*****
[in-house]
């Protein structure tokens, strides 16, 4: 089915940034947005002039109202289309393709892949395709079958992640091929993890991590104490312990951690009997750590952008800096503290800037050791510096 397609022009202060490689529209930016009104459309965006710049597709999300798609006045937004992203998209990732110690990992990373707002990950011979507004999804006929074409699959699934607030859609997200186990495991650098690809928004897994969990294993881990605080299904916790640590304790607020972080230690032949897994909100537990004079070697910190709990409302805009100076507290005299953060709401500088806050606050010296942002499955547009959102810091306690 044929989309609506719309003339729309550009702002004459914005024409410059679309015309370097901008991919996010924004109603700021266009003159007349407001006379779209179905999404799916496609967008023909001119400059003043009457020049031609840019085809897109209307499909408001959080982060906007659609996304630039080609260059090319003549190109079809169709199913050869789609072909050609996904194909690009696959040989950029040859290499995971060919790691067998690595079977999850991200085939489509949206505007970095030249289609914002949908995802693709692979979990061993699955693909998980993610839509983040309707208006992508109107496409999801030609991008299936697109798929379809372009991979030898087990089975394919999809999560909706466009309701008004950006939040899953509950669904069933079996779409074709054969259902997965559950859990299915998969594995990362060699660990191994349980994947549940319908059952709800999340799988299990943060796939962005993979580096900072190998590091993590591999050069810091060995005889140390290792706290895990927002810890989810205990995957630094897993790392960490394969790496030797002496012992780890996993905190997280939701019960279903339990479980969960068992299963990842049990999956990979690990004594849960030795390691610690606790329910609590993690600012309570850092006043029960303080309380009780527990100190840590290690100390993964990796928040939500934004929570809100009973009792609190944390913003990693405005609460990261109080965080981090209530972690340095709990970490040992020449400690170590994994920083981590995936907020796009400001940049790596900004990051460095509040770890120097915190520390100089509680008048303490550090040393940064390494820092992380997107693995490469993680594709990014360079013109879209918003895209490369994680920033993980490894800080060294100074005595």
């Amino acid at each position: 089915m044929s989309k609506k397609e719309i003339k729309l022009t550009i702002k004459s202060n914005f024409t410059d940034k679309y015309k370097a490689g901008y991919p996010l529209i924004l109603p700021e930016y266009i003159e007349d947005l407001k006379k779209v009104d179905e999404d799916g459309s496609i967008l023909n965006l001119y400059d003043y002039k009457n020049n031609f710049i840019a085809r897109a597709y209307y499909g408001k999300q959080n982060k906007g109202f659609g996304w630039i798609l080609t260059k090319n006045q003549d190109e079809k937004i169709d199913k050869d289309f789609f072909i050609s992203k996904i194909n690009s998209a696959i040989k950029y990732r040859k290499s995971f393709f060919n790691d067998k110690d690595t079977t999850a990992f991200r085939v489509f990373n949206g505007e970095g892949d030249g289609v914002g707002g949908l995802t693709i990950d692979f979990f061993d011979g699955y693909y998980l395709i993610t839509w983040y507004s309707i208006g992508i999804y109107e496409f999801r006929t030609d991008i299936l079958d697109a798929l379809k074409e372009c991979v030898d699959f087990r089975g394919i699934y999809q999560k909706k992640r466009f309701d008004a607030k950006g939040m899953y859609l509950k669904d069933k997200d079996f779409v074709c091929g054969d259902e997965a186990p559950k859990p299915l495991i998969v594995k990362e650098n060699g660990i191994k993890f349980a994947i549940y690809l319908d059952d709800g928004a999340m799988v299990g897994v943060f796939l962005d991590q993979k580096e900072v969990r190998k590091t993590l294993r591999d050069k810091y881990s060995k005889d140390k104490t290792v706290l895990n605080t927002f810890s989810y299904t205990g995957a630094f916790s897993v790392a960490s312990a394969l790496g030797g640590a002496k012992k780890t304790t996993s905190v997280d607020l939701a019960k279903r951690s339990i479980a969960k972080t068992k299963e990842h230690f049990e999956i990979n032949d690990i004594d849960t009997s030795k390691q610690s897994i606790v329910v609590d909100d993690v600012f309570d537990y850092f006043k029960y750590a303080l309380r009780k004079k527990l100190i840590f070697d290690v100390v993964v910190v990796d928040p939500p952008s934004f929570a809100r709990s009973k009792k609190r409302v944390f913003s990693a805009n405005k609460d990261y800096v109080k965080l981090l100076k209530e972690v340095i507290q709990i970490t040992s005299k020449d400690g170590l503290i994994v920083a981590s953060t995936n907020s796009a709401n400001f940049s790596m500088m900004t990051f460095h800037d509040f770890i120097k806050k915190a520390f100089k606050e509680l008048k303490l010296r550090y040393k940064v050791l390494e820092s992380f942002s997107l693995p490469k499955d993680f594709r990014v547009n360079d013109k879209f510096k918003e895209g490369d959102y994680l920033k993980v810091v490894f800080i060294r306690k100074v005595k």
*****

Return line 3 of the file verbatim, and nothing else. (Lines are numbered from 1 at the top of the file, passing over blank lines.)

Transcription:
């Amino acid at each position: 089915m044929s989309k609506k397609e719309i003339k729309l022009t550009i702002k004459s202060n914005f024409t410059d940034k679309y015309k370097a490689g901008y991919p996010l529209i924004l109603p700021e930016y266009i003159e007349d947005l407001k006379k779209v009104d179905e999404d799916g459309s496609i967008l023909n965006l001119y400059d003043y002039k009457n020049n031609f710049i840019a085809r897109a597709y209307y499909g408001k999300q959080n982060k906007g109202f659609g996304w630039i798609l080609t260059k090319n006045q003549d190109e079809k937004i169709d199913k050869d289309f789609f072909i050609s992203k996904i194909n690009s998209a696959i040989k950029y990732r040859k290499s995971f393709f060919n790691d067998k110690d690595t079977t999850a990992f991200r085939v489509f990373n949206g505007e970095g892949d030249g289609v914002g707002g949908l995802t693709i990950d692979f979990f061993d011979g699955y693909y998980l395709i993610t839509w983040y507004s309707i208006g992508i999804y109107e496409f999801r006929t030609d991008i299936l079958d697109a798929l379809k074409e372009c991979v030898d699959f087990r089975g394919i699934y999809q999560k909706k992640r466009f309701d008004a607030k950006g939040m899953y859609l509950k669904d069933k997200d079996f779409v074709c091929g054969d259902e997965a186990p559950k859990p299915l495991i998969v594995k990362e650098n060699g660990i191994k993890f349980a994947i549940y690809l319908d059952d709800g928004a999340m799988v299990g897994v943060f796939l962005d991590q993979k580096e900072v969990r190998k590091t993590l294993r591999d050069k810091y881990s060995k005889d140390k104490t290792v706290l895990n605080t927002f810890s989810y299904t205990g995957a630094f916790s897993v790392a960490s312990a394969l790496g030797g640590a002496k012992k780890t304790t996993s905190v997280d607020l939701a019960k279903r951690s339990i479980a969960k972080t068992k299963e990842h230690f049990e999956i990979n032949d690990i004594d849960t009997s030795k390691q610690s897994i606790v329910v609590d909100d993690v600012f309570d537990y850092f006043k029960y750590a303080l309380r009780k004079k527990l100190i840590f070697d290690v100390v993964v910190v990796d928040p939500p952008s934004f929570a809100r709990s009973k009792k609190r409302v944390f913003s990693a805009n405005k609460d990261y800096v109080k965080l981090l100076k209530e972690v340095i507290q709990i970490t040992s005299k020449d400690g170590l503290i994994v920083a981590s953060t995936n907020s796009a709401n400001f940049s790596m500088m900004t990051f460095h800037d509040f770890i120097k806050k915190a520390f100089k606050e509680l008048k303490l010296r550090y040393k940064v050791l390494e820092s992380f942002s997107l693995p490469k499955d993680f594709r990014v547009n360079d013109k879209f510096k918003e895209g490369d959102y994680l920033k993980v810091v490894f800080i060294r306690k100074v005595k």